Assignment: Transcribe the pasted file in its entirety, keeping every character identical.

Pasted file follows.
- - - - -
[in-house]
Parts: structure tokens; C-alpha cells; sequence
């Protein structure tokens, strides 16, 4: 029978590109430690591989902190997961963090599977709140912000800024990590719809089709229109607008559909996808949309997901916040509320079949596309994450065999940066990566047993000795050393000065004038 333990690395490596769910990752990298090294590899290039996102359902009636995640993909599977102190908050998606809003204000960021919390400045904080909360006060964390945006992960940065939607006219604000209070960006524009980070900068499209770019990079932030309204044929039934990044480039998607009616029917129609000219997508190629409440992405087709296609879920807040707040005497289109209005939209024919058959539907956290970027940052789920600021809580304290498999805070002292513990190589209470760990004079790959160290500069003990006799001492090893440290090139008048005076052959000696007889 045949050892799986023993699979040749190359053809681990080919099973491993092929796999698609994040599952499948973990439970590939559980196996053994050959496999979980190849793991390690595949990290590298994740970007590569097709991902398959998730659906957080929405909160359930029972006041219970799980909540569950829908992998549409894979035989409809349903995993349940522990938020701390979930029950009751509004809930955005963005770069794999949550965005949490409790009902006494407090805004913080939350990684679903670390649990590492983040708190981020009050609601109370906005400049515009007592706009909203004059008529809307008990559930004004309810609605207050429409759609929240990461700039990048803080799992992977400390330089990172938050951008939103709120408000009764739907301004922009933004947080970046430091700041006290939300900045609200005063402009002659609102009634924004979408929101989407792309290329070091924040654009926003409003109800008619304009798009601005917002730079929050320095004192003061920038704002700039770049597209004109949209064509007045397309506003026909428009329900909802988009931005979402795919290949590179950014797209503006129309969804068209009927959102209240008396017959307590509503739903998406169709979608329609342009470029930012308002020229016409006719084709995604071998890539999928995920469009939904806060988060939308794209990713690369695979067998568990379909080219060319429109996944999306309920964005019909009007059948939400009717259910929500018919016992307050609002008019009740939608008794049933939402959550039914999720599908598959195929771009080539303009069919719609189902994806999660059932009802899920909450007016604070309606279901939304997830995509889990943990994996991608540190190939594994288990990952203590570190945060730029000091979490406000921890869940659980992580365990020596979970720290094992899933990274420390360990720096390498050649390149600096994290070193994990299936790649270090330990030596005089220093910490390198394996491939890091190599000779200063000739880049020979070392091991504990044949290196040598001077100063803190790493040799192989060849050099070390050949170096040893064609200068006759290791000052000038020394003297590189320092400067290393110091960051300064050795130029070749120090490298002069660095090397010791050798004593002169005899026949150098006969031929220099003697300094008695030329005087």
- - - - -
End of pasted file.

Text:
[in-house]
Parts: structure tokens; C-alpha cells; sequence
């Protein structure tokens, strides 16, 4: 029978590109430690591989902190997961963090599977709140912000800024990590719809089709229109607008559909996808949309997901916040509320079949596309994450065999940066990566047993000795050393000065004038 333990690395490596769910990752990298090294590899290039996102359902009636995640993909599977102190908050998606809003204000960021919390400045904080909360006060964390945006992960940065939607006219604000209070960006524009980070900068499209770019990079932030309204044929039934990044480039998607009616029917129609000219997508190629409440992405087709296609879920807040707040005497289109209005939209024919058959539907956290970027940052789920600021809580304290498999805070002292513990190589209470760990004079790959160290500069003990006799001492090893440290090139008048005076052959000696007889 045949050892799986023993699979040749190359053809681990080919099973491993092929796999698609994040599952499948973990439970590939559980196996053994050959496999979980190849793991390690595949990290590298994740970007590569097709991902398959998730659906957080929405909160359930029972006041219970799980909540569950829908992998549409894979035989409809349903995993349940522990938020701390979930029950009751509004809930955005963005770069794999949550965005949490409790009902006494407090805004913080939350990684679903670390649990590492983040708190981020009050609601109370906005400049515009007592706009909203004059008529809307008990559930004004309810609605207050429409759609929240990461700039990048803080799992992977400390330089990172938050951008939103709120408000009764739907301004922009933004947080970046430091700041006290939300900045609200005063402009002659609102009634924004979408929101989407792309290329070091924040654009926003409003109800008619304009798009601005917002730079929050320095004192003061920038704002700039770049597209004109949209064509007045397309506003026909428009329900909802988009931005979402795919290949590179950014797209503006129309969804068209009927959102209240008396017959307590509503739903998406169709979608329609342009470029930012308002020229016409006719084709995604071998890539999928995920469009939904806060988060939308794209990713690369695979067998568990379909080219060319429109996944999306309920964005019909009007059948939400009717259910929500018919016992307050609002008019009740939608008794049933939402959550039914999720599908598959195929771009080539303009069919719609189902994806999660059932009802899920909450007016604070309606279901939304997830995509889990943990994996991608540190190939594994288990990952203590570190945060730029000091979490406000921890869940659980992580365990020596979970720290094992899933990274420390360990720096390498050649390149600096994290070193994990299936790649270090330990030596005089220093910490390198394996491939890091190599000779200063000739880049020979070392091991504990044949290196040598001077100063803190790493040799192989060849050099070390050949170096040893064609200068006759290791000052000038020394003297590189320092400067290393110091960051300064050795130029070749120090490298002069660095090397010791050798004593002169005899026949150098006969031929220099003697300094008695030329005087």